On September 17, 2021, CrossingBridge Advisors, LLC, launched their actively managed Pre-Merger SPAC ETF (SPC). CrossingBridge, primarily an institutional/high net worth advisor located in Pleasantville, New York, has approximately $970 million in assets under management and is responsible for the CrossingBridge Low Duration High Yield, CrossingBridge Ultra-Short Duration, and the CrossingBridge Responsible Credit funds.
While the buzz surrounding SPACs is that they are a high-risk, get-rich-quick scheme, the CrossingBridge fund is positioned as a cash alternative vehicle that seeks “total return with the preservation of capital.” They intend to invest in “SPACs that have yet to consummate a shareholder-approved merger or business combination,” which are also “trading at or below the SPAC’s pro-rata trust account value.” The fund hopes to offer significantly higher returns than you might find in a short-term fixed-income fund with a very limited downside.
A SPAC, or special purpose acquisition company, is a public corporation. As such, it can be judged on many of the same metrics that managers use to assess other potential investments: the quality and track record of the management team, the clarity of the business’s plan, and its yield. The handicap investors face is that individual SPACs don’t have performance records: they are created for a single purpose (for example, to help a private company go public) and have a limited lifespan (two years, in general).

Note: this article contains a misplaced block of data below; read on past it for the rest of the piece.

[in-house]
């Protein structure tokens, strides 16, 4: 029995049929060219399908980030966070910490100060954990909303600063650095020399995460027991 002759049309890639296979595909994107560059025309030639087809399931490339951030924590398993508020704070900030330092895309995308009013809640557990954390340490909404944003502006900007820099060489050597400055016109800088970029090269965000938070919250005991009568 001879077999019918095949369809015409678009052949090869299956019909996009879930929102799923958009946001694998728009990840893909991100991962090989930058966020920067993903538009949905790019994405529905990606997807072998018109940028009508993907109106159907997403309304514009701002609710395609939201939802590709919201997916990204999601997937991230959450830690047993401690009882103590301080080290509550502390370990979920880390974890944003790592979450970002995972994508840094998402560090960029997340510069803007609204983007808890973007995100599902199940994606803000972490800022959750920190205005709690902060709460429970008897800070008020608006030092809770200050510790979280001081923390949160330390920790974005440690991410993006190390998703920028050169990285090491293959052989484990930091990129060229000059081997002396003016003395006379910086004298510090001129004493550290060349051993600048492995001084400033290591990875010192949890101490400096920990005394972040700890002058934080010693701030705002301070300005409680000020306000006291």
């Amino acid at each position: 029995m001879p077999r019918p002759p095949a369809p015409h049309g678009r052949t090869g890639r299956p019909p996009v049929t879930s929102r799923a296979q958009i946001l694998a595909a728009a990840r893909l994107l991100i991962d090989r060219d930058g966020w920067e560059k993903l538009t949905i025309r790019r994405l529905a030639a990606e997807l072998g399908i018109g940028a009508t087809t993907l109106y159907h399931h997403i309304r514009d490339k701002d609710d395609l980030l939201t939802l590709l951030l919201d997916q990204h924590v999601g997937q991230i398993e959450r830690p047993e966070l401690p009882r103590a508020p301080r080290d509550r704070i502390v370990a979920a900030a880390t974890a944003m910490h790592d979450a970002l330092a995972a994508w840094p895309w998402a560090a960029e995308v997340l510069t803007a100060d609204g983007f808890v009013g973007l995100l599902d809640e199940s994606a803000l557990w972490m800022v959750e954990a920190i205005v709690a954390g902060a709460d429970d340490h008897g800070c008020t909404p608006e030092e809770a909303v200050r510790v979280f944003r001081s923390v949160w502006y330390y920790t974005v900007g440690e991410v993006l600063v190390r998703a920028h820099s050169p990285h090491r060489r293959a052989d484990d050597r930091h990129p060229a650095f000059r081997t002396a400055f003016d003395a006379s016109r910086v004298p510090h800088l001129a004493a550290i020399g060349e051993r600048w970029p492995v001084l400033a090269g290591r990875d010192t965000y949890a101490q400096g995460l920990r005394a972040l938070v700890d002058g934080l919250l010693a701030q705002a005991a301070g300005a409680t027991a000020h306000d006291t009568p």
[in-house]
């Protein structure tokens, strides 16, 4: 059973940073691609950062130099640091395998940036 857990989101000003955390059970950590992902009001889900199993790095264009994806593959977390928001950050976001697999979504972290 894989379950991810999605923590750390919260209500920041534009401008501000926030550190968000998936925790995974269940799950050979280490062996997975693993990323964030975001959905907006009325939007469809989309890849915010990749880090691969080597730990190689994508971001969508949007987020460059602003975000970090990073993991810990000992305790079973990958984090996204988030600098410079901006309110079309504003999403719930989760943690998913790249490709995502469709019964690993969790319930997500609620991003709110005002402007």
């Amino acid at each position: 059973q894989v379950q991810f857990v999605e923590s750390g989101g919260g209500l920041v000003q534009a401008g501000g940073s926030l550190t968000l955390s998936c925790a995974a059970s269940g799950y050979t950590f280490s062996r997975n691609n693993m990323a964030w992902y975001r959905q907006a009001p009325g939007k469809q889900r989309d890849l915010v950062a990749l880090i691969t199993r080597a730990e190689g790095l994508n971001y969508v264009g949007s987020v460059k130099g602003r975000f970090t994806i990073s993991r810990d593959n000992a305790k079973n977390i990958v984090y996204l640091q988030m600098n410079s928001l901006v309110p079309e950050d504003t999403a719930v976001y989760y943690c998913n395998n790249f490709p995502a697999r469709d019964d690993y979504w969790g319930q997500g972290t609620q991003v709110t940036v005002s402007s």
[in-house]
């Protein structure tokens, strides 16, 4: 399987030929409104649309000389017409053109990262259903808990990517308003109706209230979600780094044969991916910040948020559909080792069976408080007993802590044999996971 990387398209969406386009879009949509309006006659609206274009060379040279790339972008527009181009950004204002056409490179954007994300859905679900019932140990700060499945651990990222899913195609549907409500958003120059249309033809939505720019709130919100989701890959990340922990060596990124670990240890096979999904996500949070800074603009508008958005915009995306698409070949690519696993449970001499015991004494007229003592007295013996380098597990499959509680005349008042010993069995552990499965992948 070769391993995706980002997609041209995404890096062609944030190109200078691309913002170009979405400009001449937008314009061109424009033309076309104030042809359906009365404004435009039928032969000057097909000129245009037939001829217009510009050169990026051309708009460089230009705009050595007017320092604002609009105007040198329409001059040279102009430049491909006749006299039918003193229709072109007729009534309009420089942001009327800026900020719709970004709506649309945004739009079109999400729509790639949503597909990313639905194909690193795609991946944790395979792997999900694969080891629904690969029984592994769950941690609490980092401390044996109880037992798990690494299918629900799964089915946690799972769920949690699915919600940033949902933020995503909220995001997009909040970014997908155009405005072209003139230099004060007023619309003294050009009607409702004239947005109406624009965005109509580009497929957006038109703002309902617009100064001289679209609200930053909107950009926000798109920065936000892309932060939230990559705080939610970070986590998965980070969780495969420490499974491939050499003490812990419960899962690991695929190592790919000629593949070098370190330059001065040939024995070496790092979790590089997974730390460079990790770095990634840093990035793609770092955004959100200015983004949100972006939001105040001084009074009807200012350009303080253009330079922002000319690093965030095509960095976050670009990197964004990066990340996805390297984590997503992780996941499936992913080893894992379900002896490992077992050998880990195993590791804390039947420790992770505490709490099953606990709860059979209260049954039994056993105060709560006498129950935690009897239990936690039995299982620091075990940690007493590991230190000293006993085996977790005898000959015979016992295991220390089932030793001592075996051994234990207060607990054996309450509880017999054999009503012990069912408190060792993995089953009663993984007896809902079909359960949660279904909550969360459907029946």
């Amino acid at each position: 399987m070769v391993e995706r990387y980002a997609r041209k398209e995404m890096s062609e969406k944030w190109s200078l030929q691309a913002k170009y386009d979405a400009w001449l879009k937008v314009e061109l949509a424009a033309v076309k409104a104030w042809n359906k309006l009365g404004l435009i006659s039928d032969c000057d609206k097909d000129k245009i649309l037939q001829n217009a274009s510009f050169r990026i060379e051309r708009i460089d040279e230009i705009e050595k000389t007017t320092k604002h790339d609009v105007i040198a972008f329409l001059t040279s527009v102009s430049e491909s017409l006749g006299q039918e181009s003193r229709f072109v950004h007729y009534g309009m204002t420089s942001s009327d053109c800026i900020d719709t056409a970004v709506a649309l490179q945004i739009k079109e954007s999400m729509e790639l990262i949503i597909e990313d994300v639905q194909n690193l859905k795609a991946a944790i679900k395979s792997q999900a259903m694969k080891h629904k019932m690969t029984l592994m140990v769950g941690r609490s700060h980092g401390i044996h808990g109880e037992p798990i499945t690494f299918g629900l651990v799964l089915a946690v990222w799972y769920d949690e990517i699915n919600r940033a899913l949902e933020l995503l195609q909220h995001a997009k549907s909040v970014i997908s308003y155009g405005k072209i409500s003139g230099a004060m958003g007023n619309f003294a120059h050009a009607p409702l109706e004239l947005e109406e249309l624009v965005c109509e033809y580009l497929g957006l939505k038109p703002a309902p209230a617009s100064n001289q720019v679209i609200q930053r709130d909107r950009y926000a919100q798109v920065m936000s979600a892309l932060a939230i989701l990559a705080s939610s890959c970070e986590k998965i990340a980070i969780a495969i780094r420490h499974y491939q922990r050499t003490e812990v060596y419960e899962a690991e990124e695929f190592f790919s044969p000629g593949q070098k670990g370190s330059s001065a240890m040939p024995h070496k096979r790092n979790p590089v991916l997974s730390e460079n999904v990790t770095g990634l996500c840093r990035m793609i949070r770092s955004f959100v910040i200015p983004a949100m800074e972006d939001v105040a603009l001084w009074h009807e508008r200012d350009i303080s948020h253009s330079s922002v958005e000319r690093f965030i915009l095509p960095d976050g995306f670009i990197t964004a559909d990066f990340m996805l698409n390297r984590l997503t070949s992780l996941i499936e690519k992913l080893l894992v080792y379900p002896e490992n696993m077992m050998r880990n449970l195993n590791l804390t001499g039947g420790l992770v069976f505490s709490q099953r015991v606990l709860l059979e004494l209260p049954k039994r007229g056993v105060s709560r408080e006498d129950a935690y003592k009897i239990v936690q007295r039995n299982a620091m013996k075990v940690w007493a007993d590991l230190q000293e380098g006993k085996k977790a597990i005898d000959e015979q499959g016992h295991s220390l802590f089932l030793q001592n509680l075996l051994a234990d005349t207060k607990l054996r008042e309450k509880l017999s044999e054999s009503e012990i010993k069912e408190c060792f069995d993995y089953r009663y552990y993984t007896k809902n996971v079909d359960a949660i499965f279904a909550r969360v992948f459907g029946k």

SPACs have two special attractions. First, their business model allows them to execute the equivalent of an IPO with less hassle and expense than the traditional IPO process incurs. That makes them attractive to lots and lots of private companies. There are not 571 SPACs in existence with a total trust value north of $170 billion. Second, their portfolios are fully collateralized (typically) with Treasury securities. That is, they have actual money in the bank equal to or greater than their net asset value.
The CrossingBridge managers argue that it’s possible to assess a SPAC using the same discipline they use to assess the other high-yield companies in their portfolios. Those questions involve the time until culmination or liquidation, the SPAC’s yield (185 SPACs have a yield of 3% or more), the record of the management, and so on.
The fund will be managed by David Sherman and T. Kirk Whitney. Mr. Sherman has a distinguished record as a fixed-income investor (his RiverPark Short-Term High Yield Fund has the highest 5- and 10-year Sharpe ratios of any fund in existence), and he’s been investing in SPACs for 15 years. The fund’s initial expense ratio is 0.80%.
Interested parties might check out the fund’s website. Slightly obsessive parties might check out the adviser’s newly launched SPAC Informer website. SPAC Informer aims to provide the resources necessary for direct SPAC investors. Mr. Sherman analogizes it to the choice between trying to feed yourself by learning how to fish on your owner (SPAC Informer) or going to a professional fishmonger who does this stuff all the time and who can offer you a nice catch without all the hassle (the Pre-Merge SPAC ETF).